By Kenneth Hurlstone Jackson
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Extra info for Aislinge Meic Con Glinne
Hence, the once heated debate about social control between members of the medical and the sociological discourses has abated. A consensus is achieved: tranquilliser use is identified as an emergent social problem but not a gendered problem. Most importantly, the social problem is tacitly the female psychotropic drug user. We contend that women tranquilliser users receive little benefits, if any, from being labelled a social problem, with deviant implications. ) In the final analysis, women tranquilliser users with their attributed status as a social problem become, now more than The medical and sociological discourses 29 ever before, open to public surveillance.
Recently, the work of Michel Foucault (1975) has inspired sociologists to interpret critically developments in public health and community medicine (Armstrong 1983) and the social perceptions of the body (Turner 1984, 1992; Frank 1990; Daly 1990; Martin 1989; Butler 1993; Shilling 1993) from a social constructionist perspective. 42 Gendered Moods In psychotropic drug research, the social constructionist view has been advanced mainly in British studies. Two major themes appear in these studies. g.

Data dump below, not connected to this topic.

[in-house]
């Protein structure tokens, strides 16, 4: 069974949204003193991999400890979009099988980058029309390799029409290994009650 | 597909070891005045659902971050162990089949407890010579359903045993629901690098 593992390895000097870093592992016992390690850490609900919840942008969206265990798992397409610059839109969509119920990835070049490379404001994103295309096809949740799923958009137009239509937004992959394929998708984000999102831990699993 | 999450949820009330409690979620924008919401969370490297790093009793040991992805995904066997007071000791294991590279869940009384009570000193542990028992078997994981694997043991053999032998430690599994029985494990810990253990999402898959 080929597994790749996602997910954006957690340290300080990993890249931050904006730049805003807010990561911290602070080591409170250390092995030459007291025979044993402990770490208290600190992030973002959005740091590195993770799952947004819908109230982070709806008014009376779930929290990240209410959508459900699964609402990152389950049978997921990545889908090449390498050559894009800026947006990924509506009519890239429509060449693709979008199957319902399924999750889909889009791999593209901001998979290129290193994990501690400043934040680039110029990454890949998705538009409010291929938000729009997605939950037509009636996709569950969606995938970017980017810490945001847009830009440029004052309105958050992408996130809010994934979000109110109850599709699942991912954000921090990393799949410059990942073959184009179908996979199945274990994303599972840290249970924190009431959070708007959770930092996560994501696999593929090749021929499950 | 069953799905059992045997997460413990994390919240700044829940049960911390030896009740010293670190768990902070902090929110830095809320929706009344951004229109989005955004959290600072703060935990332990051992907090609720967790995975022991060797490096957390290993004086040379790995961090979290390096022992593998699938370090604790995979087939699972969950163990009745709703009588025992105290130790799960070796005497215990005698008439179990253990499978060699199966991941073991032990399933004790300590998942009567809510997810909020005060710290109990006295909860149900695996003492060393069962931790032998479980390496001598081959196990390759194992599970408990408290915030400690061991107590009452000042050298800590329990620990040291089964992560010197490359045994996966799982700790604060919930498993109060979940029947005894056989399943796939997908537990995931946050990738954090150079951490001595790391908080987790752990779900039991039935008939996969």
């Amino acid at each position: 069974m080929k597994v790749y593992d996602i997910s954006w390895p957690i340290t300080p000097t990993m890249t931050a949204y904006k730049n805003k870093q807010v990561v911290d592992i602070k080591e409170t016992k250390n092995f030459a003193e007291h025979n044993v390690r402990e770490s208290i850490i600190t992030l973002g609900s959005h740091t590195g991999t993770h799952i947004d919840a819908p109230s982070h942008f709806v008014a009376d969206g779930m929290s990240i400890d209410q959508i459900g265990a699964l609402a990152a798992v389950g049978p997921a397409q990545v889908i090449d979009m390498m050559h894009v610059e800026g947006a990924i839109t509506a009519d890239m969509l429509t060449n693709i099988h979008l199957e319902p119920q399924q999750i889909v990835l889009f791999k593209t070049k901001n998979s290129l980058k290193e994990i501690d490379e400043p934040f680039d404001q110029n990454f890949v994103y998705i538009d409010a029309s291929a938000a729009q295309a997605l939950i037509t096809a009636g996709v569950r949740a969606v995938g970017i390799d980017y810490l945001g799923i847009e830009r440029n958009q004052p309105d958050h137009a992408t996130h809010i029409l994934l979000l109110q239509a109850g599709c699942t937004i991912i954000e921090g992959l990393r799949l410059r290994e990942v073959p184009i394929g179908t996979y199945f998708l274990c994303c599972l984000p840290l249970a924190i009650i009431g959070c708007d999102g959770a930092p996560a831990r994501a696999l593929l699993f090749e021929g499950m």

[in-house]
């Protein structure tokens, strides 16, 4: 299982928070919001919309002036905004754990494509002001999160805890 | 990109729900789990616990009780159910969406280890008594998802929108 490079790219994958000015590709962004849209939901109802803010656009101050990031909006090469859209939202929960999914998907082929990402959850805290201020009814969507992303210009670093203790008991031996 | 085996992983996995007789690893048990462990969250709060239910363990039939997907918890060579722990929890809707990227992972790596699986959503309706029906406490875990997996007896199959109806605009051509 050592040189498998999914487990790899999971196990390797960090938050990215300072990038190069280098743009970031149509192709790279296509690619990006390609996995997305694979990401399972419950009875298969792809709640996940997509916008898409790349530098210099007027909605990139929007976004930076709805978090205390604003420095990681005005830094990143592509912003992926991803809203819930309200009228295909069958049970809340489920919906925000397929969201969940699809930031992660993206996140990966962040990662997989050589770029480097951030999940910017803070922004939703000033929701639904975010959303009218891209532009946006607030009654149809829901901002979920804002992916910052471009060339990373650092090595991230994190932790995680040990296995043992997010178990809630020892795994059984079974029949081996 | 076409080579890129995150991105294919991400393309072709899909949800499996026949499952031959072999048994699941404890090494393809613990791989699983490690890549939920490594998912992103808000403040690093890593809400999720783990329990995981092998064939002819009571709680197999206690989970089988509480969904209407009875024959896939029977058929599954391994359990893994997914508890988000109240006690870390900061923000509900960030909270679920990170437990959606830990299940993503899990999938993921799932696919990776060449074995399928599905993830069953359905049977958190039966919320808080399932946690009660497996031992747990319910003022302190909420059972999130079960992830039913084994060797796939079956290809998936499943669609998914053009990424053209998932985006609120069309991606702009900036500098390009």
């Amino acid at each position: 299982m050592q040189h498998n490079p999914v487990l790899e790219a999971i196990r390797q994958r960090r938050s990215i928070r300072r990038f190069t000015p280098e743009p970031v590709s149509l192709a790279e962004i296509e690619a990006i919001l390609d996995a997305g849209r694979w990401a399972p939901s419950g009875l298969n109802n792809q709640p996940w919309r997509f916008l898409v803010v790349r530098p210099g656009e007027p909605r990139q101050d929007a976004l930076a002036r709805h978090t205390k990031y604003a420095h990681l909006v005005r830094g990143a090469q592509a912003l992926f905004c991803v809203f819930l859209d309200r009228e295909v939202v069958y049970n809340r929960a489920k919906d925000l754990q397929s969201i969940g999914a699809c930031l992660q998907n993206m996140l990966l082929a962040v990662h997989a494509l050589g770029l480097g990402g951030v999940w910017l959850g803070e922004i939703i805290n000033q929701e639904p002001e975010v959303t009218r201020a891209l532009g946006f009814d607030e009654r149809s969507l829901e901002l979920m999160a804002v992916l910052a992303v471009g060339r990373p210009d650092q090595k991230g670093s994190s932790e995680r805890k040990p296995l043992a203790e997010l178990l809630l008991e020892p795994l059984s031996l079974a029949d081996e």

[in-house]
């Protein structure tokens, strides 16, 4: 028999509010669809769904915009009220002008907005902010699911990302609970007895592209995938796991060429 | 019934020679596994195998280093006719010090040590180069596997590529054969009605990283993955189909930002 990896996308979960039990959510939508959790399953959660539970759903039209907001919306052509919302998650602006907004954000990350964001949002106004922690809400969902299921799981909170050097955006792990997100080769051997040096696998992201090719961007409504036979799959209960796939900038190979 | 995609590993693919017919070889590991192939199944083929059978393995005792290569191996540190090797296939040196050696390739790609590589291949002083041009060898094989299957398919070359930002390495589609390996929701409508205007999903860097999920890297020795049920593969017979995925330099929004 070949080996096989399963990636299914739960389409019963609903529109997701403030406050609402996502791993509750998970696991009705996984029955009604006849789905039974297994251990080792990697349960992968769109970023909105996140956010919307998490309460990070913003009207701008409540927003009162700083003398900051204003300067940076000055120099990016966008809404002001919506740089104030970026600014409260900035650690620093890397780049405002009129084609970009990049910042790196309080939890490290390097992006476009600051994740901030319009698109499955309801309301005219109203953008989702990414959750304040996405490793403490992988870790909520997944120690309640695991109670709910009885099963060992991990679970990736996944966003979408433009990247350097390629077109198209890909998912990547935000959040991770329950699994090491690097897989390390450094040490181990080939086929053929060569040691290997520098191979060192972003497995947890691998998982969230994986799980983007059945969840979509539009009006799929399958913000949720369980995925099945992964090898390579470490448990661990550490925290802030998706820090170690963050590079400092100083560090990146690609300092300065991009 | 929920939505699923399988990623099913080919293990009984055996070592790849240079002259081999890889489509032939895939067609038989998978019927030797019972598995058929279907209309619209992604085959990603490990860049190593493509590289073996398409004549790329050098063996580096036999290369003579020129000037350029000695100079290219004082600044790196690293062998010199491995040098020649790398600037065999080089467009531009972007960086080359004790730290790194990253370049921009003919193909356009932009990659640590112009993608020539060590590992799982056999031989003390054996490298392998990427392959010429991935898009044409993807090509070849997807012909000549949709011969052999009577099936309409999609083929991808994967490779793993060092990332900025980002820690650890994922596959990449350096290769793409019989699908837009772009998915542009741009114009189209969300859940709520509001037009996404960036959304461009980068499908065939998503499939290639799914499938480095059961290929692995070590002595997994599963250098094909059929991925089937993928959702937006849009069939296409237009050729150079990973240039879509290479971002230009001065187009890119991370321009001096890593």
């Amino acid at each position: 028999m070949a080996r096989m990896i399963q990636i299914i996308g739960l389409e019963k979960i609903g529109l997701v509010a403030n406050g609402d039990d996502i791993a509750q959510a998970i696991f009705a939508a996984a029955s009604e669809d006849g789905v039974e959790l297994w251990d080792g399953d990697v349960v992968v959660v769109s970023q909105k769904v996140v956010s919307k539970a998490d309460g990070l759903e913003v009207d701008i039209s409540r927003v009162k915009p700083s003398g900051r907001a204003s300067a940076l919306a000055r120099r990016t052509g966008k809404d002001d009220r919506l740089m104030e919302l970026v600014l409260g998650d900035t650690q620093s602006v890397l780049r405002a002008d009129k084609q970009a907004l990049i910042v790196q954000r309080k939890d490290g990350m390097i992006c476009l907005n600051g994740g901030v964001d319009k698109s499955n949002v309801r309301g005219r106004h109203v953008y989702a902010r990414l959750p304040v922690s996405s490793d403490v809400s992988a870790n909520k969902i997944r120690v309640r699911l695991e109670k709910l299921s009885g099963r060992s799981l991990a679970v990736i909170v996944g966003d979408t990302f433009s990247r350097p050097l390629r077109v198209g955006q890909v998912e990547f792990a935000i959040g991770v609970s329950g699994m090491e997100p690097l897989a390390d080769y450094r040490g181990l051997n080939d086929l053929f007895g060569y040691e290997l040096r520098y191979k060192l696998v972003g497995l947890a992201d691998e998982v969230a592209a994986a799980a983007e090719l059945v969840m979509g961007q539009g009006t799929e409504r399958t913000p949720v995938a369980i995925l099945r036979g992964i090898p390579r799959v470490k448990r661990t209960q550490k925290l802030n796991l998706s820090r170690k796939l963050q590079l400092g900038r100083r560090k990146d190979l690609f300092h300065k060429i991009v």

1983:132–3). Much of the early survey research on users of psychotropics took the ‘women-are-expressive’ hypothesis for granted. This hypothesis became in itself an explanation for gender differences in use rather than an hypothesis to be tested. Applying sex-role theory to explain gender differences in psychotropic drug use has resulted in a number of conceptual problems. First, and most strikingly, although sex-role theory provides an adequate description of gender differences in psychotropic drug use, it takes gender roles as given categories, including the specific attitudes and problems attached to these categories.
Aislinge Meic Con Glinne by Kenneth Hurlstone Jackson